Attention deficit hyperactivity disorder (ADHD) is a neurodevelopmental disorder. It’s sometimes still referred to as attention deficit disorder (ADD), though this older name has fallen out of use in scientific literature.

The ADHD symptoms you experience help determine which disease specifier may be applied to your diagnosis. A specifier (sometimes called a type) is an additional description that mental health professionals use to describe the predominant ADHD symptoms you have.

Specifiers include:

  • predominantly inattentive
  • predominantly hyperactive-impulsive
  • combination

One reported ADHD symptom, overfocusing, is the subject of some controversy. Overfocusing is also known as hyperfocus. It refers to the ability to concentrate intently on a specific project or activity, often to the extent that other activities are neglected.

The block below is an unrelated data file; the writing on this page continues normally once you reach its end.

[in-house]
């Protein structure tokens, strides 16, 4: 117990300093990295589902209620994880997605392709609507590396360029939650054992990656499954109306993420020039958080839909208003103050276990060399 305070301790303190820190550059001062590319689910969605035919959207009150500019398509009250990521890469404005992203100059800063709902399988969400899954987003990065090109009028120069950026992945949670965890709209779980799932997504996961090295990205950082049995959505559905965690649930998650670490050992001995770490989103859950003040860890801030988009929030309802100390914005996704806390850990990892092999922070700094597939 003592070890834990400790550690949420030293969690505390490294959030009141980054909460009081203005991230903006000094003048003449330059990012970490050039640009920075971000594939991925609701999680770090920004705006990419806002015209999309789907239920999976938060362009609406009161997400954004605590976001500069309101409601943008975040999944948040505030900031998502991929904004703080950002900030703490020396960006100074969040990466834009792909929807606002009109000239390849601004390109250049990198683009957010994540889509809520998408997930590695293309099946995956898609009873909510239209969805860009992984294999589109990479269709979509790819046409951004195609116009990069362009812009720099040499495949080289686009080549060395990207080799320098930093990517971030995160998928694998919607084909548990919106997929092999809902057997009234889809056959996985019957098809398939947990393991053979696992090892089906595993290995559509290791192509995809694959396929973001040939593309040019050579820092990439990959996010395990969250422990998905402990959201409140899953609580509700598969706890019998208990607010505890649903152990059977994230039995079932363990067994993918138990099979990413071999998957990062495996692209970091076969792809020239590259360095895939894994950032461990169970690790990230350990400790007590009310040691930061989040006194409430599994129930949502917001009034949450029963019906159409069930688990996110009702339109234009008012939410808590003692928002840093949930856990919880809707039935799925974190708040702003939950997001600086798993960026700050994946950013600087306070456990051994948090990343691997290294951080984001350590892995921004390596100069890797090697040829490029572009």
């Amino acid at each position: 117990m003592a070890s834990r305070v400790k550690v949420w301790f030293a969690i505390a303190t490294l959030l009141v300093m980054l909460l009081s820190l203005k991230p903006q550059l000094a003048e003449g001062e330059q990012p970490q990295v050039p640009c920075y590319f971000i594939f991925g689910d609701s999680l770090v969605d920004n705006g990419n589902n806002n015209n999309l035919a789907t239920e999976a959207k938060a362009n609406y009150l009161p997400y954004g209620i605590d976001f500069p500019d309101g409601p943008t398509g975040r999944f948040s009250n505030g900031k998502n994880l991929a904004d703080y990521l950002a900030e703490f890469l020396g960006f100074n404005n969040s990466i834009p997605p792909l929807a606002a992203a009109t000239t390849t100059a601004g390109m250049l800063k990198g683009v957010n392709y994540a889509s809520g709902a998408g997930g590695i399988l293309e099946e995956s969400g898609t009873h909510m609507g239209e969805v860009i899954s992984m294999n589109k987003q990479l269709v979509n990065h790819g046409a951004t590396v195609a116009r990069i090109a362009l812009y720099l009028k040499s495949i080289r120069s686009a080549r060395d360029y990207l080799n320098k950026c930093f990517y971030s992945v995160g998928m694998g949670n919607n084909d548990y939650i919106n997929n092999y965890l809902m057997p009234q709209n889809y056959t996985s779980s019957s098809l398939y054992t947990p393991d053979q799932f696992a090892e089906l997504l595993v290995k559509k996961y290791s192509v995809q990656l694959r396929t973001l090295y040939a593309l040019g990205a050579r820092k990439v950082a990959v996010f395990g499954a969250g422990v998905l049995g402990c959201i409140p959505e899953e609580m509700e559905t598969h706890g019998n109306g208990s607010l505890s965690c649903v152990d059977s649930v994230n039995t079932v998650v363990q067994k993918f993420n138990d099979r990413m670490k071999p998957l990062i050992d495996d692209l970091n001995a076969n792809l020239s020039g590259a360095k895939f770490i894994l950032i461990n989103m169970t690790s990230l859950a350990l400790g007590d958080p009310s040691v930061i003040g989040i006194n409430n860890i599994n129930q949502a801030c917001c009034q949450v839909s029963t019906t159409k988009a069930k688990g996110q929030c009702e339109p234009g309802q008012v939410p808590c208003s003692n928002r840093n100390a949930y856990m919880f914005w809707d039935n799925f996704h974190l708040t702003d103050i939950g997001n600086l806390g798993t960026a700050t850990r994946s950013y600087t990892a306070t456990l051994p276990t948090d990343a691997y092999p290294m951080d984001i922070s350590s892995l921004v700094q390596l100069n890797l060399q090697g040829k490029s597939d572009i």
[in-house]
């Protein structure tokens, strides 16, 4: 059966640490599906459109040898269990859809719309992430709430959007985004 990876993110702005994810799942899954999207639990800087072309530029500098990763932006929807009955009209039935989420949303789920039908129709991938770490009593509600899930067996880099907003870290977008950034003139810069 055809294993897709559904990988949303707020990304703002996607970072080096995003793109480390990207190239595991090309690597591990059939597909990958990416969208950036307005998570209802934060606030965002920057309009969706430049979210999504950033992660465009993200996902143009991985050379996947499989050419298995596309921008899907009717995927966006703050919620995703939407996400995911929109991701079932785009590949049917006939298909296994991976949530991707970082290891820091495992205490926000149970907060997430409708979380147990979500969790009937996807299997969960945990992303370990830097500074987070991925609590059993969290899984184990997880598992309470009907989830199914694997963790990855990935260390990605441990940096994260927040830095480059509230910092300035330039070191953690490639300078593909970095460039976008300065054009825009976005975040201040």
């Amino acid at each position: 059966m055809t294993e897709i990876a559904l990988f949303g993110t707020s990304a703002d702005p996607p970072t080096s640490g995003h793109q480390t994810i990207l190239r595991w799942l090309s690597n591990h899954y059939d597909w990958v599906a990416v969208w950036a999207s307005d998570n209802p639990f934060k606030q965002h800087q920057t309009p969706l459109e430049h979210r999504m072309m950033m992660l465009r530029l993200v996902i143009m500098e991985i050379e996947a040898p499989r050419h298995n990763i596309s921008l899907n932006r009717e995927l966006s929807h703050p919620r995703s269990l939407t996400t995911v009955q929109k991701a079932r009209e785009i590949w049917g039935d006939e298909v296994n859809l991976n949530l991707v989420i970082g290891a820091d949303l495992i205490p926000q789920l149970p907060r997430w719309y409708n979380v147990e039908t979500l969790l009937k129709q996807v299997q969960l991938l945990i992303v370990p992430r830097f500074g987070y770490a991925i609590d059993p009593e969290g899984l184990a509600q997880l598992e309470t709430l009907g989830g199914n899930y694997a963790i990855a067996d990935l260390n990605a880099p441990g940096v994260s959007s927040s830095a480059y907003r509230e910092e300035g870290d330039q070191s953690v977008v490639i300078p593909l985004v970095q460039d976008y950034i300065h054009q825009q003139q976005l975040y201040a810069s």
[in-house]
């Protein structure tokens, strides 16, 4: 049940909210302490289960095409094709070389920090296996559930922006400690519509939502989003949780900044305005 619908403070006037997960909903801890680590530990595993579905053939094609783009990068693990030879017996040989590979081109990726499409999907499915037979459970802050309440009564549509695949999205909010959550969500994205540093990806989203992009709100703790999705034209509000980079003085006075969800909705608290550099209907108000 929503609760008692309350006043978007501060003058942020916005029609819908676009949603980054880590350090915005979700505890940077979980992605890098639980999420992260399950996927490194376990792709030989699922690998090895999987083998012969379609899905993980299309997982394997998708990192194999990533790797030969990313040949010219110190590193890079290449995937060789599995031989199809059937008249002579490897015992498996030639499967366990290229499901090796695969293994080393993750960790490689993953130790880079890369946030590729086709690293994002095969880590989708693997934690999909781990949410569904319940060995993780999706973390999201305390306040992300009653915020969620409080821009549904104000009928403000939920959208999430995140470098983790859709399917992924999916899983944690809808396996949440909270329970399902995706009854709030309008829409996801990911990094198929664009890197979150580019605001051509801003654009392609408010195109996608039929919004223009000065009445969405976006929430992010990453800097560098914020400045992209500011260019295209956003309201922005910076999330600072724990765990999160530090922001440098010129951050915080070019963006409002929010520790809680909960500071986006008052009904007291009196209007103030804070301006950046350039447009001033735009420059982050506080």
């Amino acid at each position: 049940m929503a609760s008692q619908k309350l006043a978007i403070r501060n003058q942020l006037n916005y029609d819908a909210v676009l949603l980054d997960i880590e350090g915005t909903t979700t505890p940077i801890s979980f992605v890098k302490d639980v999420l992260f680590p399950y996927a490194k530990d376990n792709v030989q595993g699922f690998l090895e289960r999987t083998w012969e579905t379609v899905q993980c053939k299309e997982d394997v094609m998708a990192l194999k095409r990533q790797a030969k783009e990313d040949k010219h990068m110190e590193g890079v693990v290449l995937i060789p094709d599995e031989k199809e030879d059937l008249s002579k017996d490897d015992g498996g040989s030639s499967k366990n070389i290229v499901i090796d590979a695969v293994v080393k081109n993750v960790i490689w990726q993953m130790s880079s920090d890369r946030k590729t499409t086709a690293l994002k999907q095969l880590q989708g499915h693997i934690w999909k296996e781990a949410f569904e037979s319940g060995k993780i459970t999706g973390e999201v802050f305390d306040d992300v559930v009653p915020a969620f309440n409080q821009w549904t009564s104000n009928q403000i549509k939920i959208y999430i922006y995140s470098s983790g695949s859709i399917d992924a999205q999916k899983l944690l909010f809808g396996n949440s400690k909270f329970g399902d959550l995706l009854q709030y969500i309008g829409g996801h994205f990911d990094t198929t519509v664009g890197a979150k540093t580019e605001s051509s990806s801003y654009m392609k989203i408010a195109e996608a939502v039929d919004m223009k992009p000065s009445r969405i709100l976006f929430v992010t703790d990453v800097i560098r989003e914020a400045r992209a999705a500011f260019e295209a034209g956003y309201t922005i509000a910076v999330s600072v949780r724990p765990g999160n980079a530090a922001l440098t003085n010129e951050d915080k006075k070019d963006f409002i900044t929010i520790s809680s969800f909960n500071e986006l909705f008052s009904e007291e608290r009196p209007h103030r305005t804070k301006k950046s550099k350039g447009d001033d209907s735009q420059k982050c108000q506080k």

Research looking at this symptom is still limited, so its existence is mainly supported by reports from people living with ADHD and their loved ones.

ADHD is often characterized by inattentiveness, so the ability to focus on one thing for a significant period of time can seem to contradict what many people know about the condition. As a result, hyperfocus hasn’t yet been included in the criteria for diagnosing ADHD.

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